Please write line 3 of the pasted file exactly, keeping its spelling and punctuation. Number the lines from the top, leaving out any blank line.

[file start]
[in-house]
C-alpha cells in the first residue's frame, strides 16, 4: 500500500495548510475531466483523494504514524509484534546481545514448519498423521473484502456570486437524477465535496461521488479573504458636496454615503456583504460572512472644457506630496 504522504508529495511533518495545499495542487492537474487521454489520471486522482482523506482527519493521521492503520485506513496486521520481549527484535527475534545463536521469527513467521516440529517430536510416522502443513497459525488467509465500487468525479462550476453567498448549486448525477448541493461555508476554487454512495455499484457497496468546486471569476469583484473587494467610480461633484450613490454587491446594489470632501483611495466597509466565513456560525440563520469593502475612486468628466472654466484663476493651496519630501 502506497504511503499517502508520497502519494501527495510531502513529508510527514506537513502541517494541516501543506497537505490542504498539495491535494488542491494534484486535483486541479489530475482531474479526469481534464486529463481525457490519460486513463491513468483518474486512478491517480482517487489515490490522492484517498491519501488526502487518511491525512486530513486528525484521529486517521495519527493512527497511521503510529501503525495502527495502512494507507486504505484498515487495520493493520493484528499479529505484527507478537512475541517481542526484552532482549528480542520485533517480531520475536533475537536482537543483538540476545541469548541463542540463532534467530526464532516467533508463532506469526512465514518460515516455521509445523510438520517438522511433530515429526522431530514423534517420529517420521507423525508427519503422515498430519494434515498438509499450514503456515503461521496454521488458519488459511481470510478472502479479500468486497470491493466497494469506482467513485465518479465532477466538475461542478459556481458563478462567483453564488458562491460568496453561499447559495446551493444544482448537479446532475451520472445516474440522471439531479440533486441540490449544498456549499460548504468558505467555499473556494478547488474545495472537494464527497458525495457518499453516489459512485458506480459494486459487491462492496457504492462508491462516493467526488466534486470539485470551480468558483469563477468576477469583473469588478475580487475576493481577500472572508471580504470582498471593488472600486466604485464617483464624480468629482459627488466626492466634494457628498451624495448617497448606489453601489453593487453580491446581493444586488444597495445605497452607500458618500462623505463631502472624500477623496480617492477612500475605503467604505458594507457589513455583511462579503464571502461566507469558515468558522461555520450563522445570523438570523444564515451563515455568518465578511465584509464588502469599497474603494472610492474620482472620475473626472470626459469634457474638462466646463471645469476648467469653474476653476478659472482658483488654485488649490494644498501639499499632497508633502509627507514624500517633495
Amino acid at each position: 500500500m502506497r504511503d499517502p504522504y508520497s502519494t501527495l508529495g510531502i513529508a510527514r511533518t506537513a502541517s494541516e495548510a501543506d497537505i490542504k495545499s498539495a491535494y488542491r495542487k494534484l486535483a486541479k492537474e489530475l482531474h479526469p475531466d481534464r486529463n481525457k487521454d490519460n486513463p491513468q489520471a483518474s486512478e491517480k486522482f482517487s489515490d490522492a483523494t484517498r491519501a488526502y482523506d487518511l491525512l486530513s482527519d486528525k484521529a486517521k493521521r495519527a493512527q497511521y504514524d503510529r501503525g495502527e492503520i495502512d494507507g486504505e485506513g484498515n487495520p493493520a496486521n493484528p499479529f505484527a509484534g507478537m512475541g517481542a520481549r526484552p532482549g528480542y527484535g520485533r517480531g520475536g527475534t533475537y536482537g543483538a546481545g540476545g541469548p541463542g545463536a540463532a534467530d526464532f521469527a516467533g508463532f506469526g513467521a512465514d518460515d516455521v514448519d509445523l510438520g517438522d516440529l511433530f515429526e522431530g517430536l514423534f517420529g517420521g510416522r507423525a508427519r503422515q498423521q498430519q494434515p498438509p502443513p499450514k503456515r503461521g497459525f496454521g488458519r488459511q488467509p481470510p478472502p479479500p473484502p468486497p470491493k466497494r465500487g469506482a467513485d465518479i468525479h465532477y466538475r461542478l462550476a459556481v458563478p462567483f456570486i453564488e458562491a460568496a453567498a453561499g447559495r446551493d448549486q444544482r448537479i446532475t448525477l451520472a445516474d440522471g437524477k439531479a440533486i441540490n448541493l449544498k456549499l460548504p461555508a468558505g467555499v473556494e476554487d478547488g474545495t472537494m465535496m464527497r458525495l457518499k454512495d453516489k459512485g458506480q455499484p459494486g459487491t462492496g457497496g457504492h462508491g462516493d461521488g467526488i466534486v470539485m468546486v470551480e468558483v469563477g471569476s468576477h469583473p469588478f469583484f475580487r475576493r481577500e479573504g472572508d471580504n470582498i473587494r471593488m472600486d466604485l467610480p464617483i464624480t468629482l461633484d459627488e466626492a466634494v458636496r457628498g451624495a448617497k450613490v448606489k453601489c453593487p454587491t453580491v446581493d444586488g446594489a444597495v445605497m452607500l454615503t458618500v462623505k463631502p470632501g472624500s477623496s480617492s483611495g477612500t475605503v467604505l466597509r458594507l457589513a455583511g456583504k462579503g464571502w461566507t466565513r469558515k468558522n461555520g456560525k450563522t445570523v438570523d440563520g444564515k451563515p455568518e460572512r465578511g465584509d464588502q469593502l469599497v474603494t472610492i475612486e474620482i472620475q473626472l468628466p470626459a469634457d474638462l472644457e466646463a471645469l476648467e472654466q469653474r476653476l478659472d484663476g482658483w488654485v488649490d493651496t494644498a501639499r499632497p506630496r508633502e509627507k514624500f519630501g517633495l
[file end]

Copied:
Amino acid at each position: 500500500m502506497r504511503d499517502p504522504y508520497s502519494t501527495l508529495g510531502i513529508a510527514r511533518t506537513a502541517s494541516e495548510a501543506d497537505i490542504k495545499s498539495a491535494y488542491r495542487k494534484l486535483a486541479k492537474e489530475l482531474h479526469p475531466d481534464r486529463n481525457k487521454d490519460n486513463p491513468q489520471a483518474s486512478e491517480k486522482f482517487s489515490d490522492a483523494t484517498r491519501a488526502y482523506d487518511l491525512l486530513s482527519d486528525k484521529a486517521k493521521r495519527a493512527q497511521y504514524d503510529r501503525g495502527e492503520i495502512d494507507g486504505e485506513g484498515n487495520p493493520a496486521n493484528p499479529f505484527a509484534g507478537m512475541g517481542a520481549r526484552p532482549g528480542y527484535g520485533r517480531g520475536g527475534t533475537y536482537g543483538a546481545g540476545g541469548p541463542g545463536a540463532a534467530d526464532f521469527a516467533g508463532f506469526g513467521a512465514d518460515d516455521v514448519d509445523l510438520g517438522d516440529l511433530f515429526e522431530g517430536l514423534f517420529g517420521g510416522r507423525a508427519r503422515q498423521q498430519q494434515p498438509p502443513p499450514k503456515r503461521g497459525f496454521g488458519r488459511q488467509p481470510p478472502p479479500p473484502p468486497p470491493k466497494r465500487g469506482a467513485d465518479i468525479h465532477y466538475r461542478l462550476a459556481v458563478p462567483f456570486i453564488e458562491a460568496a453567498a453561499g447559495r446551493d448549486q444544482r448537479i446532475t448525477l451520472a445516474d440522471g437524477k439531479a440533486i441540490n448541493l449544498k456549499l460548504p461555508a468558505g467555499v473556494e476554487d478547488g474545495t472537494m465535496m464527497r458525495l457518499k454512495d453516489k459512485g458506480q455499484p459494486g459487491t462492496g457497496g457504492h462508491g462516493d461521488g467526488i466534486v470539485m468546486v470551480e468558483v469563477g471569476s468576477h469583473p469588478f469583484f475580487r475576493r481577500e479573504g472572508d471580504n470582498i473587494r471593488m472600486d466604485l467610480p464617483i464624480t468629482l461633484d459627488e466626492a466634494v458636496r457628498g451624495a448617497k450613490v448606489k453601489c453593487p454587491t453580491v446581493d444586488g446594489a444597495v445605497m452607500l454615503t458618500v462623505k463631502p470632501g472624500s477623496s480617492s483611495g477612500t475605503v467604505l466597509r458594507l457589513a455583511g456583504k462579503g464571502w461566507t466565513r469558515k468558522n461555520g456560525k450563522t445570523v438570523d440563520g444564515k451563515p455568518e460572512r465578511g465584509d464588502q469593502l469599497v474603494t472610492i475612486e474620482i472620475q473626472l468628466p470626459a469634457d474638462l472644457e466646463a471645469l476648467e472654466q469653474r476653476l478659472d484663476g482658483w488654485v488649490d493651496t494644498a501639499r499632497p506630496r508633502e509627507k514624500f519630501g517633495l